In a post on Twitter from Monday, after preliminary results were announced last week, Moroney shared a photo of a house still flying the Lockwood design, adding: “Just ‘ is [sic] you own a flash beach house doesn’t mean you get to decide our flag.”A family member of the beach house’s owners, who did not want to be named, said Moroney’s comments had upset them.
“We are shocked by her comments vilifying us for owning a beach house and….suggesting that because we are apparently ‘rich’, this does not give us the right to have an opinion on our national flag.
“Her judgements came across badly and we did not appreciate having photos of our property published online simply, because we had a different opinion on the flag choice.”
It reminds me of when a Labour MP attacked the Mad Butcher because he dared to express a political opinion she disagreed with. She called for his shops to be boycotted!
According to Parliament’s register of pecuniary interests, Moroney jointly owns a holiday home in the Coromandel. However, she denied her remarks were hypocritical – although she would not explain why she made the “flash beach house” remark.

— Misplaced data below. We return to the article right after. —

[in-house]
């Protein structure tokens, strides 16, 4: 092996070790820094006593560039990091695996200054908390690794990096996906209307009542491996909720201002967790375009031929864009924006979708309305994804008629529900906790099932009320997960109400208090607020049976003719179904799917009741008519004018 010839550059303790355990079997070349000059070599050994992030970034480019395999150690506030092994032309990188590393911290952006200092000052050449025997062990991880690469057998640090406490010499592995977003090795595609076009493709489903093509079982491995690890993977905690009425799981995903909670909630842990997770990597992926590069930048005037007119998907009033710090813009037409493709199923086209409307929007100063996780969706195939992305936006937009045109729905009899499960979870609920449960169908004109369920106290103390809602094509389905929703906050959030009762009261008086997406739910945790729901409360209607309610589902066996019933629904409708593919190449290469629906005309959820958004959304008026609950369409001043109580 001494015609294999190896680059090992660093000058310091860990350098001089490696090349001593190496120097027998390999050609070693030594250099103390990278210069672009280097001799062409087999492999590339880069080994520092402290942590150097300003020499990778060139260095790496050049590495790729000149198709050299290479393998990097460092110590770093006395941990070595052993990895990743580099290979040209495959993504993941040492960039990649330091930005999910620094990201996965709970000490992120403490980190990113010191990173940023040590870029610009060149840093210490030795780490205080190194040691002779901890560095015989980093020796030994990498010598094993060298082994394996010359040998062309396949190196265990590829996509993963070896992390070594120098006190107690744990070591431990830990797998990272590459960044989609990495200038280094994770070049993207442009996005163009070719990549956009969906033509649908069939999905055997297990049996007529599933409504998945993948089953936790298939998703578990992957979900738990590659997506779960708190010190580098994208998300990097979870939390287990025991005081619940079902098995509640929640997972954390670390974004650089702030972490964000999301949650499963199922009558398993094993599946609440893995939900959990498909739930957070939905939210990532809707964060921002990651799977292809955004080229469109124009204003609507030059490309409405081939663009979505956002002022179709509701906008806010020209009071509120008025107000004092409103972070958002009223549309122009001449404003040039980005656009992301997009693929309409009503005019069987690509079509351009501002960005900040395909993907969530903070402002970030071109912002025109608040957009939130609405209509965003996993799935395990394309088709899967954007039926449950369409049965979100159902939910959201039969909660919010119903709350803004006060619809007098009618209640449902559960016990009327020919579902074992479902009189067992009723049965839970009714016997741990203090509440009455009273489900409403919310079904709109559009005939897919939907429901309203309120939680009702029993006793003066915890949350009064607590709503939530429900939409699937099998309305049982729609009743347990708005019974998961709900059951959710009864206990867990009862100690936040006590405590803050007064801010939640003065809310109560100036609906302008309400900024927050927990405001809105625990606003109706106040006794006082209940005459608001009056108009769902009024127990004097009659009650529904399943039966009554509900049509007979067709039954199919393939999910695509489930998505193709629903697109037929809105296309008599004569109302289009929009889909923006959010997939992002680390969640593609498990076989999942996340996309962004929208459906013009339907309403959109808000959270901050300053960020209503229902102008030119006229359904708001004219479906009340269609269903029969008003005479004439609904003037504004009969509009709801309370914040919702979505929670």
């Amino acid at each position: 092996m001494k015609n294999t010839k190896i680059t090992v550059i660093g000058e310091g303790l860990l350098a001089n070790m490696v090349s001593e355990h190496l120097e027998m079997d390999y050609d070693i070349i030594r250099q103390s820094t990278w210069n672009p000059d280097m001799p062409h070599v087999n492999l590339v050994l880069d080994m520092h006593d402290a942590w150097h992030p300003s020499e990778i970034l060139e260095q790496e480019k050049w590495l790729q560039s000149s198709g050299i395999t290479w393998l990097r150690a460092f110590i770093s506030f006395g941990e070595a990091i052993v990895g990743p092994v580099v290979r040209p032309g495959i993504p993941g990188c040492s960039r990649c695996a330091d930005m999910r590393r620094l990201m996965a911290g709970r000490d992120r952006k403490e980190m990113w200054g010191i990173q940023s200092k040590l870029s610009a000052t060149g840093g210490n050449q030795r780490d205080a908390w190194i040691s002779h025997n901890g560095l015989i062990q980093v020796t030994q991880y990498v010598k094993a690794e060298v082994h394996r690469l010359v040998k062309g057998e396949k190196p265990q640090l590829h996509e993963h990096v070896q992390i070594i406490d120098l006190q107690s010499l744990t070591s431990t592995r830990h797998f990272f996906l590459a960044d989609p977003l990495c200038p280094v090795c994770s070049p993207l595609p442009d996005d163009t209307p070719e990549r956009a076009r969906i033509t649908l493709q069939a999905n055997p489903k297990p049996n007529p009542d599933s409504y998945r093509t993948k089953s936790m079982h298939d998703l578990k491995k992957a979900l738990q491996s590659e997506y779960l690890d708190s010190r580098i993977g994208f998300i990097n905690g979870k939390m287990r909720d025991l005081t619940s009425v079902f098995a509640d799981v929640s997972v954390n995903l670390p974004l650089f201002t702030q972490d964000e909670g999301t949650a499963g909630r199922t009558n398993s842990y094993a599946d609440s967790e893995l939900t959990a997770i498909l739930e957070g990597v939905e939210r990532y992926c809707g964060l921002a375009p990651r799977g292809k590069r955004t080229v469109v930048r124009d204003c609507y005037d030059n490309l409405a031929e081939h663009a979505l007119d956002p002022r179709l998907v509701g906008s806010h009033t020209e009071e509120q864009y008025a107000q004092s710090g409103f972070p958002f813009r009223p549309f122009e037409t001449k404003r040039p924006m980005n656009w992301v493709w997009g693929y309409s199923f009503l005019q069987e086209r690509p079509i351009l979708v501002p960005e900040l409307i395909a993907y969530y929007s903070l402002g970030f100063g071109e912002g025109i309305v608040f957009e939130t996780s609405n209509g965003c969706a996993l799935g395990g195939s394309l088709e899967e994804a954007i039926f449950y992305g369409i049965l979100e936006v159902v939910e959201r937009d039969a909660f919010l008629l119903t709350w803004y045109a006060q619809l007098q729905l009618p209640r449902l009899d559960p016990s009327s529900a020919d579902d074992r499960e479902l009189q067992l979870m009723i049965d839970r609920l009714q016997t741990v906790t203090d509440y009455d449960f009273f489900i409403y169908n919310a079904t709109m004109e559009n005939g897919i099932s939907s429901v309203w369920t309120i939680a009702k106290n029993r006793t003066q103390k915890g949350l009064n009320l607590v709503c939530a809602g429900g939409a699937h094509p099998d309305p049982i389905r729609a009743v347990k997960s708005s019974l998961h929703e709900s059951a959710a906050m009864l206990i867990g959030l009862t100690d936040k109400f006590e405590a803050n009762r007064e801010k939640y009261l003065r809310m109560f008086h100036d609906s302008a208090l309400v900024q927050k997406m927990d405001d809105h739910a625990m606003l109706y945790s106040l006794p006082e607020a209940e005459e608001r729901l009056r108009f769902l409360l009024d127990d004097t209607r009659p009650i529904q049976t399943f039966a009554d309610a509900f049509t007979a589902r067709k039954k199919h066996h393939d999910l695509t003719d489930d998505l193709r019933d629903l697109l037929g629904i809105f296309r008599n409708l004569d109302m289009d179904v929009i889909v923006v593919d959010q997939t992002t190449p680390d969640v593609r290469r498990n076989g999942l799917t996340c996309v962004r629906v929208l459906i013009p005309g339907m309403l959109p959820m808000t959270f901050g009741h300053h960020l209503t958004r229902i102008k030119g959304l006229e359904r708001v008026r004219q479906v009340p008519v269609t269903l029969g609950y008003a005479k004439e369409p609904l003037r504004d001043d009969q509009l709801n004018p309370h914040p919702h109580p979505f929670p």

“The issue wasn’t about that…I’m a bach owner myself, so I’m clearly not opposed to bach ownership, so I’ll leave it at that.”
If the issue wasn’t about that, why did she refer to them as owning a flash beach house, and tweeting a photo of it?
Tracy Watkins writes:
What was Sue Moroney thinking? The Labour MP’s ill judged tweet deriding a “flash bach owner” for flying the failed Kyle Lockwood designed flag reeks of intolerance and sought to make the flag referendum something it wasn’t – a class war, rich versus poor, the privileged versus the have-nots.
That may have reflected the views of Moroney’s small circle of Twitter followers but the public backlash suggests she was sorely out of touch with the one million-odd New Zealanders who voted for a change of flag.
Very out of touch.
Moroney’s tweet no doubt reflected back the views of those in her Twitter clique. And that’s the problem with Twitter especially.
It has became an online echo chamber, in which its users follow others who share their own views and political opinions. And that in turn leads to a mob mentality when the group turns on the views or opinions of those who don’t agree with them.
For the average user, suffering under the illusion that Twitter reflects public opinion may not be a problem. But for an MP or anyone in the public eye, there are two good reasons to be wary.
Tweets that play to the political sympathies or prejudices or your Twitter circle can quickly backfire if they go viral.
And Twitter offers a highly distorted view of the world because it remains the domain of a small if active circle of users who in the main are only talking to each other.
The danger is mistaking the noise on Twitter for wider public opinion.
Labour MPs seem to do this constantly. They need to get out more.